$ bundle exec jekyll doctor
Configuration file: /Users/martynchamberlin/Sites/drinkingcaffeine/_config.yml
          Conflict: The URL '/Users/martynchamberlin/Sites/drinkingcaffeine/_site/on-permalinks-in-jekyll/index.html' is the destination for the following pages: /Users/martynchamberlin/Sites/drinkingcaffeine/_posts/, /Users/martynchamberlin/Sites/drinkingcaffeine/_posts/

This is great, but who wants to run Jekyll’s doctor every time they publish something? Nobody. An alternative is to add this to the CI build process and kill the deploy if it fails. This would be annoying though; you should have 100% confidence that when you commit and push a new Jekyll post, it will deploy successfully if that’s the only change you’ve made since your last push. A CI fail would be an acceptable solution if clean URLs with no dates were such a high priority that it were deemed worth lowering this guarantee to a 99% certainty, but that’s not how I roll. No, the further I went down this path, the clearer it became to me why the vast majority of sites have dates in their URLs.2 Thus I went to my _config.yml file and changed my permalink setting to this:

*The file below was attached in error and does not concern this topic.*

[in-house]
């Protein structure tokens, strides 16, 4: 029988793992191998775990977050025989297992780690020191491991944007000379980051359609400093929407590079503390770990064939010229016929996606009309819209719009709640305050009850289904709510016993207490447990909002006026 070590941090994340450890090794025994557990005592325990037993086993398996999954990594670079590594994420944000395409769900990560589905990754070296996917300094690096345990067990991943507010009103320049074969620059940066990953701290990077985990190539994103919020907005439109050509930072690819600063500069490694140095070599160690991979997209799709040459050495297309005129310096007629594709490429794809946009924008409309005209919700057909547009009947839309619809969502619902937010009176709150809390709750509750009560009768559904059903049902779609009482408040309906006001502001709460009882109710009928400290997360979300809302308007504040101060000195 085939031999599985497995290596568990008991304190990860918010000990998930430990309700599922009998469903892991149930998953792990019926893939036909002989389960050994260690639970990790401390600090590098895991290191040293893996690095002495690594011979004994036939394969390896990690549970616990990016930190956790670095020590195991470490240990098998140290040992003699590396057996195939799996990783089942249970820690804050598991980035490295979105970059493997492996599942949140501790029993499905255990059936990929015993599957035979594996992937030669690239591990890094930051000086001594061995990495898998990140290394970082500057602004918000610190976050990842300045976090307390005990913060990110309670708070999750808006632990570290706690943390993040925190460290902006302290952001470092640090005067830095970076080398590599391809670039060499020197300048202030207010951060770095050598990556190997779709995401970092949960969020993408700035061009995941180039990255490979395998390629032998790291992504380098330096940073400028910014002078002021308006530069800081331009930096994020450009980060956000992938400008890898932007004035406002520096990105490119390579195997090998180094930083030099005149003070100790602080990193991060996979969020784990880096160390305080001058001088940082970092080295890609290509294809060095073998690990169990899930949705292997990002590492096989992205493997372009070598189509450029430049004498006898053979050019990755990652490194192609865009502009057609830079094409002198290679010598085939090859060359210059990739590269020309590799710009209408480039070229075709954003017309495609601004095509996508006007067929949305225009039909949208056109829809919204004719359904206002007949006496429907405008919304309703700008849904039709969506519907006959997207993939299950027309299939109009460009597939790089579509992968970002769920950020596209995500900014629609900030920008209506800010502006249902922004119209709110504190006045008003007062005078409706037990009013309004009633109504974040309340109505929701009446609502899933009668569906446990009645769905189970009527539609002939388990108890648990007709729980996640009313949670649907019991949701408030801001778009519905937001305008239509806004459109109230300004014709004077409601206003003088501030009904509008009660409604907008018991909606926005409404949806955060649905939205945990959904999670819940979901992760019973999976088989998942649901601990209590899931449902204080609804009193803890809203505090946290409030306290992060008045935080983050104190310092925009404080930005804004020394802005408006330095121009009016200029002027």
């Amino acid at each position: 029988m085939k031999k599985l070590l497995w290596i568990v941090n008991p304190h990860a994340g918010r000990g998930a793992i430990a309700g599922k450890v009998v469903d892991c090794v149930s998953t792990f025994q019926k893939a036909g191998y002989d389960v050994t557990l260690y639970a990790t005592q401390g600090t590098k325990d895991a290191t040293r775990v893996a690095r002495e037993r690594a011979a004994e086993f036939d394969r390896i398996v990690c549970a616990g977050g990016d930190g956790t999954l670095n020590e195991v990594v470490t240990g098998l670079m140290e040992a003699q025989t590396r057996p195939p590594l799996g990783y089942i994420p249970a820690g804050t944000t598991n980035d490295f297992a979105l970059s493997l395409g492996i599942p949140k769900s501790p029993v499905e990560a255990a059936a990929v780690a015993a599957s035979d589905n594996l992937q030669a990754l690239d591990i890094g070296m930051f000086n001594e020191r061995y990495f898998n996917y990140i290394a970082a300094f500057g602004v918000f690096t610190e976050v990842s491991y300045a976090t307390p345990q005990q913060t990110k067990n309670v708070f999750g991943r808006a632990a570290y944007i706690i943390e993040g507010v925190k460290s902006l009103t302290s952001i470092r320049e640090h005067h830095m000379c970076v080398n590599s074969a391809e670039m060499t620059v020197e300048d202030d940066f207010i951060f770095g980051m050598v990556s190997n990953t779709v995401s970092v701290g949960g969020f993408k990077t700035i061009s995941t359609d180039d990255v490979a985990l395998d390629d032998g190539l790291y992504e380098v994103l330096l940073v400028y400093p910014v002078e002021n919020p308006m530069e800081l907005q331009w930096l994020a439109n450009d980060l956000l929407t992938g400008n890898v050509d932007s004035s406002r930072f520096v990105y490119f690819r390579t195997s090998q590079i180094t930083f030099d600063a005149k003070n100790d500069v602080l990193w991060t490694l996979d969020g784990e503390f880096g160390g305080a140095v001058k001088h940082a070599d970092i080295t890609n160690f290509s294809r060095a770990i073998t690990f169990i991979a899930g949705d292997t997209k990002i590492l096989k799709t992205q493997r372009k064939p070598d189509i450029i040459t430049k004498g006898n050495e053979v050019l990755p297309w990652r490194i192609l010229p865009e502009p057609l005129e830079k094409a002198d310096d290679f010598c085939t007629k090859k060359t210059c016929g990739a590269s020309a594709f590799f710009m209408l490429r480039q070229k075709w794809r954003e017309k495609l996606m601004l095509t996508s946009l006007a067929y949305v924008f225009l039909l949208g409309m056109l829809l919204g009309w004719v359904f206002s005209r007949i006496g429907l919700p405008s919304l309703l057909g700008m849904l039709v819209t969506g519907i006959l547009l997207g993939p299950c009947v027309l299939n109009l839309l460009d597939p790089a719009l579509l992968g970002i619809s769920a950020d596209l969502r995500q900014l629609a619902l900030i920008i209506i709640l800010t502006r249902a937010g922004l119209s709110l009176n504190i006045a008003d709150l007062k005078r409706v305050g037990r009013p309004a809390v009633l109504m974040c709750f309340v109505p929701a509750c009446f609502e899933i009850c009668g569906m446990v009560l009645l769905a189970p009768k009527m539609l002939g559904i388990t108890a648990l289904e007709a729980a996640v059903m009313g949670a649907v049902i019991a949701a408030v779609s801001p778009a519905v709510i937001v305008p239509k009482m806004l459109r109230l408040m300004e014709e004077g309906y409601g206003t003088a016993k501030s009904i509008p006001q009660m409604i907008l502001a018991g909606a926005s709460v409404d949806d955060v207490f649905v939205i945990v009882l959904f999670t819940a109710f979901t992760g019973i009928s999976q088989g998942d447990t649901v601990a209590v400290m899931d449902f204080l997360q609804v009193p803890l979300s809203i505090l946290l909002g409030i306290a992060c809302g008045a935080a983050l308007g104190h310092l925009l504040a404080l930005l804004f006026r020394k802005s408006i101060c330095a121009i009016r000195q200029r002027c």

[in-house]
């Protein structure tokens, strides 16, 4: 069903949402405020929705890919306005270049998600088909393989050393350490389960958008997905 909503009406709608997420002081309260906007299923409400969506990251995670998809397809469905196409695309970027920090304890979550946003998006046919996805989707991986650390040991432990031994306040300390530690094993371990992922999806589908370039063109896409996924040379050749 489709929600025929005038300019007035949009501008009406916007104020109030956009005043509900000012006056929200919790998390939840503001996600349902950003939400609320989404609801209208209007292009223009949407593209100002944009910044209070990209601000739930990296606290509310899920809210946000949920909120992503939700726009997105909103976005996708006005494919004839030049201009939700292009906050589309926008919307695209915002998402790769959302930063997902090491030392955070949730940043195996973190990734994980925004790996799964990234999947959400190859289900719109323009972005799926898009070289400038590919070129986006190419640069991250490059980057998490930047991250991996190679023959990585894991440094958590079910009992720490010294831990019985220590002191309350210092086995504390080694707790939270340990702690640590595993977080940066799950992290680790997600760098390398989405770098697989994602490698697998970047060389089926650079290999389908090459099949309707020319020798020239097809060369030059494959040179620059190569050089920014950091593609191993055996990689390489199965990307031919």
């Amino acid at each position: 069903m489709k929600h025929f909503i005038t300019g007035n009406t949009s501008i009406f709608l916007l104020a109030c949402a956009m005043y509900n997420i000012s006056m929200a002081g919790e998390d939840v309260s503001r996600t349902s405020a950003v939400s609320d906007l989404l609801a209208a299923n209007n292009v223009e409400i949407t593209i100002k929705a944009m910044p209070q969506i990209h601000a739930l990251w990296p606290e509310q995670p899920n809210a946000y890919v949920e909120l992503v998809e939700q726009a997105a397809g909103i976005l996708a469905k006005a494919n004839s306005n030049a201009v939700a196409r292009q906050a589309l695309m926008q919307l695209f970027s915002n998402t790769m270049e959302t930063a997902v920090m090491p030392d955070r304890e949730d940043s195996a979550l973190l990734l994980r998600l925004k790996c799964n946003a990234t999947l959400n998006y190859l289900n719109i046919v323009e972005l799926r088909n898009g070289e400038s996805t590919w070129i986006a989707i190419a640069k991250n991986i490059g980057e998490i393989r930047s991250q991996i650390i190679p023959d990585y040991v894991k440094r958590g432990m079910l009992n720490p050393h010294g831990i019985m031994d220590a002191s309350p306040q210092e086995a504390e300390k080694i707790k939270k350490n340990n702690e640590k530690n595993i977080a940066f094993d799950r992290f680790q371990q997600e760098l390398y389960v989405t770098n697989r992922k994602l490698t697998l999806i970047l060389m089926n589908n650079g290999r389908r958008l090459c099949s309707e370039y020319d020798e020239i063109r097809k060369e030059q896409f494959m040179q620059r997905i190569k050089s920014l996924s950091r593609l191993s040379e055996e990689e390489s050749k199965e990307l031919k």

permalink: /:year/:month/:day/:title/

This created a huge problem though: it had the effect of breaking all of my preexisting posts’ URLs. Even if you don’t think you have enough offsite SEO to make this a big deal, you still need to think about your RSS readers. Since the permalink is the unique identifier for a static site, you’re going to inadvertently create a whole bunch of “new” articles that aren’t actually new.3